There's a curse in Sibleyville, Maine. Thanks to a long-ago feud between the Sibleys and the Quinns, residents are destined never to find lasting love together. Unfortunately, when Ronan Quinn steps off the bus in Sibleyville, he has no idea what he's stepped in until the very sexy Charlotte Sibley gives him a job, a room and the scoop on her ...
There's a curse in Sibleyville, Maine. Thanks to a long-ago feud between the Sibleys and the Quinns, residents are destined never to find lasting love together. Unfortunately, when Ronan Quinn steps off the bus in Sibleyville, he has no idea what he's stepped in until the very sexy Charlotte Sibley gives him a job, a room and the scoop on her family's 200-year-old curse!
Still, there's a feverish attraction heating up between Ronan and Charlotte. And with Ronan leaving in six weeks, they'll make every second—and every night—count! But now, convinced that a Sibley-Quinn marriage could finally end the curse, everyone in town is suddenly a matchmaker.
But do Ronan and Charlotte really want to turn this Fun Little Fling into a Forever?
Kate Hoffmann has written over 70 books for Harlequin, most of them for the Temptation and the Blaze lines. She spent time as a music teacher, a retail assistant buyer, and an advertising exec before she settled into a career as a full-time writer. She continues to pursue her interests in music, theatre and musical theatre, working with local schools in various productions. She lives in southeastern Wisconsin with her cat Chloe.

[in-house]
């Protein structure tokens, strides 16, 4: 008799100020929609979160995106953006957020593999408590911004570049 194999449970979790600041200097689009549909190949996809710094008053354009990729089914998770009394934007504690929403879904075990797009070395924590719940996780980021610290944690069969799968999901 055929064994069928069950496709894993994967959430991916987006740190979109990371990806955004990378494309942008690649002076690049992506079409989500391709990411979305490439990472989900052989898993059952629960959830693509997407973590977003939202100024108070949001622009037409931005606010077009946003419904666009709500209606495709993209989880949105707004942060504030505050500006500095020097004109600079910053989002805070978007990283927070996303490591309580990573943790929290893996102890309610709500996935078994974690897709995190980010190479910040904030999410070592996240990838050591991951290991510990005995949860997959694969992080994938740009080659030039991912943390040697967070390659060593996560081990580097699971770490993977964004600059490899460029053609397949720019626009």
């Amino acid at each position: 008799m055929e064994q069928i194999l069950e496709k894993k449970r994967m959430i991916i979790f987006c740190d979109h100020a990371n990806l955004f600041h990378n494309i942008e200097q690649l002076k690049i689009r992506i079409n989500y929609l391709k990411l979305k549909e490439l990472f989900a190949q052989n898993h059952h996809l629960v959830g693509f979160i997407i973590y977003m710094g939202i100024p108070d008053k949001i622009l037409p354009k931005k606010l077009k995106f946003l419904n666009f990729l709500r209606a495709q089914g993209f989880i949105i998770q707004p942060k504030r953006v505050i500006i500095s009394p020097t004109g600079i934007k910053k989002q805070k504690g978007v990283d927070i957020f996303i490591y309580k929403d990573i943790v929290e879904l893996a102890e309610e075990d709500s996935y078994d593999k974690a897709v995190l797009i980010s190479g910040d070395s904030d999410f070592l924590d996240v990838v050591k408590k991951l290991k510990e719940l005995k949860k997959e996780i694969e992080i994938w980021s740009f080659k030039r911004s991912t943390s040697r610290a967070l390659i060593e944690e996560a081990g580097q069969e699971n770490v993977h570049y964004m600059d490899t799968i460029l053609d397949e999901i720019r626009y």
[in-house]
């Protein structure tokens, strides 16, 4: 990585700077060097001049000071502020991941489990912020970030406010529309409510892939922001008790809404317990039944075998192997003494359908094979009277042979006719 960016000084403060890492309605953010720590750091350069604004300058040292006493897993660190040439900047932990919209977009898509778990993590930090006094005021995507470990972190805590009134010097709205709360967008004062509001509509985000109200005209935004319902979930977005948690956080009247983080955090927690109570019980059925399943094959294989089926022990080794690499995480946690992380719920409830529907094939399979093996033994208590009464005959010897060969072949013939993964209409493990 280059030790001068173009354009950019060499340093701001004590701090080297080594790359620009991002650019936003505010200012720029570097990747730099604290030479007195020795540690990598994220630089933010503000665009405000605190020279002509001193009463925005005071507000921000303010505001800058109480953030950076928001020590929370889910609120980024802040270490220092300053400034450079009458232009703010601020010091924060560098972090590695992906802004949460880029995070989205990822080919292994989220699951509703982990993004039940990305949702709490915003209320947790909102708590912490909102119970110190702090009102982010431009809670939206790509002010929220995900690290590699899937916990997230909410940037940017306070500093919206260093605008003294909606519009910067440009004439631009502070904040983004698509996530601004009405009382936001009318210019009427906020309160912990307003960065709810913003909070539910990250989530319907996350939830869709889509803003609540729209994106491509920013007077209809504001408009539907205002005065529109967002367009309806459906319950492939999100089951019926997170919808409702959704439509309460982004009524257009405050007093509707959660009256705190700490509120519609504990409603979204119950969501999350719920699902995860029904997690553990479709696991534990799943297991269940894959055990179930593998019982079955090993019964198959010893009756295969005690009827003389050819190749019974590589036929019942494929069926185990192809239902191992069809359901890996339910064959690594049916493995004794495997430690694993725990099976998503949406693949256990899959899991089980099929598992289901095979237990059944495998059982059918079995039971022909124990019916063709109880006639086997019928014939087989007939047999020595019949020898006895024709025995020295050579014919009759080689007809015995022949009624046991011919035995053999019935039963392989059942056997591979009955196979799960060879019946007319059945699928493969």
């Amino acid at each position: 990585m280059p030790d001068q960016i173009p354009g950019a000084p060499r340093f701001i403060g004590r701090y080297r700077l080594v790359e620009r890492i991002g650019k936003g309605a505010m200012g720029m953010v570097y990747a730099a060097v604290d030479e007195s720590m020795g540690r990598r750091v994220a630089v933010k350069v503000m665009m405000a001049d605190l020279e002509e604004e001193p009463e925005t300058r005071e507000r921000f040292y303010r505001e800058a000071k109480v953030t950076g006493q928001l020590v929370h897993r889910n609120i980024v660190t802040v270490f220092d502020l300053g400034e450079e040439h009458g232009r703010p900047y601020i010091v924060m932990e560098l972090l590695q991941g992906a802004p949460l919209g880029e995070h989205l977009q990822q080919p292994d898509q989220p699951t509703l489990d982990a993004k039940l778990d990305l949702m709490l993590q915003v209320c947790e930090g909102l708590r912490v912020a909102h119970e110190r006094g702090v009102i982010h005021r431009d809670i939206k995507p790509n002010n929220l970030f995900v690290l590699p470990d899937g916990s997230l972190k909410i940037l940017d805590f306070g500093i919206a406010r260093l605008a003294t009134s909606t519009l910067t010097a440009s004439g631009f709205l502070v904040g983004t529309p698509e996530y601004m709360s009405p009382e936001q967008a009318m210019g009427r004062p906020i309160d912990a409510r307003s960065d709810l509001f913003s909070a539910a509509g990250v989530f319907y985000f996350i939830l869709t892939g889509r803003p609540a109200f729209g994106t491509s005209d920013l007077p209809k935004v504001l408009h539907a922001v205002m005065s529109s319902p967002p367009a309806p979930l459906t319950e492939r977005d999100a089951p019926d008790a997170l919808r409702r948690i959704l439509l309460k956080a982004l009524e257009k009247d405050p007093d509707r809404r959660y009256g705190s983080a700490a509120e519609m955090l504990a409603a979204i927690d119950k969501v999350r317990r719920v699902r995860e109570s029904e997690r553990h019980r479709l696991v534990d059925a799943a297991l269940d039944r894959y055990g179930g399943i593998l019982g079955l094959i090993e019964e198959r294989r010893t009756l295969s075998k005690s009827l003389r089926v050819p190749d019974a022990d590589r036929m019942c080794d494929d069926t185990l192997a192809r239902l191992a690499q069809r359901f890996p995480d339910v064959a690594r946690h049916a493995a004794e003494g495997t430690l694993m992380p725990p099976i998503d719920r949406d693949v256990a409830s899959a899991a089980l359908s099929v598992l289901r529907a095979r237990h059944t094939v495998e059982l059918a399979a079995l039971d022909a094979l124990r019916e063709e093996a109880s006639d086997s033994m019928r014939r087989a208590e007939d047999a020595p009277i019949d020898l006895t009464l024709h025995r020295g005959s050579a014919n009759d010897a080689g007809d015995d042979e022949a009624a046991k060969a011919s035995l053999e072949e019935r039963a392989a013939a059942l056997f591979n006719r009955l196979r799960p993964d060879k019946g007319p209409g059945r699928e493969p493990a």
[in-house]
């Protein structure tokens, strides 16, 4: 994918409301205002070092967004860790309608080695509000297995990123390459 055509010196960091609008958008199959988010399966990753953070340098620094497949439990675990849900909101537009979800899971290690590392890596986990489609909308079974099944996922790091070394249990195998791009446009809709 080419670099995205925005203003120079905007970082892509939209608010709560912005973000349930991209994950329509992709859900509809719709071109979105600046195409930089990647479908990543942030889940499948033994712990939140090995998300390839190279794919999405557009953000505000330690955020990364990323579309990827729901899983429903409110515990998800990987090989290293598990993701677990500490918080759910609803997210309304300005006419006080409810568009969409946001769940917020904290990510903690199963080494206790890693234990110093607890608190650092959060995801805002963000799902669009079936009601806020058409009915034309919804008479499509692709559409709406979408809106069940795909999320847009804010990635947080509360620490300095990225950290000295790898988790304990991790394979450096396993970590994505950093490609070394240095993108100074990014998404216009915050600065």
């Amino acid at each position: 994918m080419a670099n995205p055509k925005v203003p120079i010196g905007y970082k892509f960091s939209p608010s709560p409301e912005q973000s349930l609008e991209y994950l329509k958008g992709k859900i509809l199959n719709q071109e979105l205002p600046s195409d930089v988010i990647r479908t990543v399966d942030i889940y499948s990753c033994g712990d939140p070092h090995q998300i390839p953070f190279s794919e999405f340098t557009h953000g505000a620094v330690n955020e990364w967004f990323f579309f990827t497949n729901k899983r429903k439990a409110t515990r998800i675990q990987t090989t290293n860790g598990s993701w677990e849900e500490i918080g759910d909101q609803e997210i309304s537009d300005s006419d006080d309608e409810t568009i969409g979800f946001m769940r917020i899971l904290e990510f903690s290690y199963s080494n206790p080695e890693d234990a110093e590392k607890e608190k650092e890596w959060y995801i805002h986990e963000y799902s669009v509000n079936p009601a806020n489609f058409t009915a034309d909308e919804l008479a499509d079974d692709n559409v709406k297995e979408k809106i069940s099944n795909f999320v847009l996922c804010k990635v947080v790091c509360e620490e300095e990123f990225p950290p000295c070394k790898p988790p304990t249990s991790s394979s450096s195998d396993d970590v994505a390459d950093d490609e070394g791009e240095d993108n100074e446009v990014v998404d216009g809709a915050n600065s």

The sun rose as the bus rolled across the state line from New Hampshire into Maine. After four days on the road, crossing the country accompanied by complete strangers, eating at roadside diners and truck stops and sleeping in fits and starts, Ronan was ready to reach his destination.
The sunrise had become an important event for him, something he looked forward to when there was little else to mark the passing time. But now that they'd reached the Atlantic coast, he saw a completely different sunrise, a blaze of color over the blue ocean.
Like Seattle, the passing landscape was dominated by the sea and Ronan felt a hint of familiarity in such a strange, new place. The villages along the route were populated with white clapboard buildings and red brick churches, towering hardwood trees and tidy town squares, and harbors filled with bobbing sailboats.
"Thanks, Grandda," he murmured to himself. He couldn't imagine that his brothers' destinations in New Mexico, Kentucky and Wisconsin came close to the natural beauty he was seeing here.
The bus ride really hadn't been that bad. As a kid, he'd spent a lot of time alone, riding his bike around the neighborhood or mastering tricks on his skateboard. As he grew older, he'd hiked and climbed and camped, he'd taught himself to ski and snowboard, but always alone, finding comfort in the quiet of a silent mountain-top or a lush forest.
His fondness for solitude had made him a bit of a black sheep in a family of brothers who were impossibly close. Ronan had just never found a proper place for himself. His oldest brother, Cameron, was the responsible one, charged with holding their fractured family together. Dermot was the charmer and Kieran the quiet one. Ronan was the outsider.